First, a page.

Hybrid topology is the interconnection of two or more basic topologies, each of which is laid out so the resulting network does not display a standard topology. Two examples of a hybrid-type network are the star bus network and star ring network. The term "topology" references the layout pattern of the connected devices, or the interconnections of computers, networks and links.
A hybrid topology always forms in the instance two different basic network topologies are connected. One common example, the star ring network, is made up of at least two topologies that are linked by utilizing a multi-station access unit, or MAU, as the centralized hub. A star bus network is made up of two or more topologies as well, but the topologies are connected by a bus trunk.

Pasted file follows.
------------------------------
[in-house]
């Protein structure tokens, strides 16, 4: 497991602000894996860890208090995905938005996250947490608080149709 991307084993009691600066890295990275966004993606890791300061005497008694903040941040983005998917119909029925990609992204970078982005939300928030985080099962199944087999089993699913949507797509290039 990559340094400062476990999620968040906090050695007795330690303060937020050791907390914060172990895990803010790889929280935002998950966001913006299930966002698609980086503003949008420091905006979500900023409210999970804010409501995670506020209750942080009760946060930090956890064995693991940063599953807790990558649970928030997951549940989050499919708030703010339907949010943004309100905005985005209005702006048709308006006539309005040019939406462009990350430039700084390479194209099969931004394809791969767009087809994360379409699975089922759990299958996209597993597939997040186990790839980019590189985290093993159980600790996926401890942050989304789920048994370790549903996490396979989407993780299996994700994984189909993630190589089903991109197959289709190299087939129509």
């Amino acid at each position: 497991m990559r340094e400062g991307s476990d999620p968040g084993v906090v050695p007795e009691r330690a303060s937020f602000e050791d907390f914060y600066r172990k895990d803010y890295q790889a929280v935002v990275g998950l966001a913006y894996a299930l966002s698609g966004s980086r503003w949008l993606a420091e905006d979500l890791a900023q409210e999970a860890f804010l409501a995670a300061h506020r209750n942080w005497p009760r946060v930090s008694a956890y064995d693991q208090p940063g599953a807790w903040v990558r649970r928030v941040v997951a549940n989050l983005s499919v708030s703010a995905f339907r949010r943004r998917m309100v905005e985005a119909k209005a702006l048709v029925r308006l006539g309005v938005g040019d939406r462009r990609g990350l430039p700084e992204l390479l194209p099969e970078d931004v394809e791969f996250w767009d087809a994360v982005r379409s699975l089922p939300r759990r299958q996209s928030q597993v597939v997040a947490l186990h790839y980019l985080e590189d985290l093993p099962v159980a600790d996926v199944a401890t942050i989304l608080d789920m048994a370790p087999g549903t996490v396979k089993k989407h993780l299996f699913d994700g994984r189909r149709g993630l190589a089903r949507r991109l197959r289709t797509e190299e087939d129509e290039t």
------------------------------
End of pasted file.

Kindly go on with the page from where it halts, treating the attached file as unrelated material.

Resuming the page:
Network topology is classified as logical or physical. Logical topology refers to the transference of data within a network, while physical topology defines the network's design. Devices, cable installation and location are included in a physical topology's schematics.
Physical topology is associated with the core network while logical topology uses basic protocols for transferring information. As a result, physical topology concerns itself with the installation of the devices, while logical topology is connected to how the information is conveyed.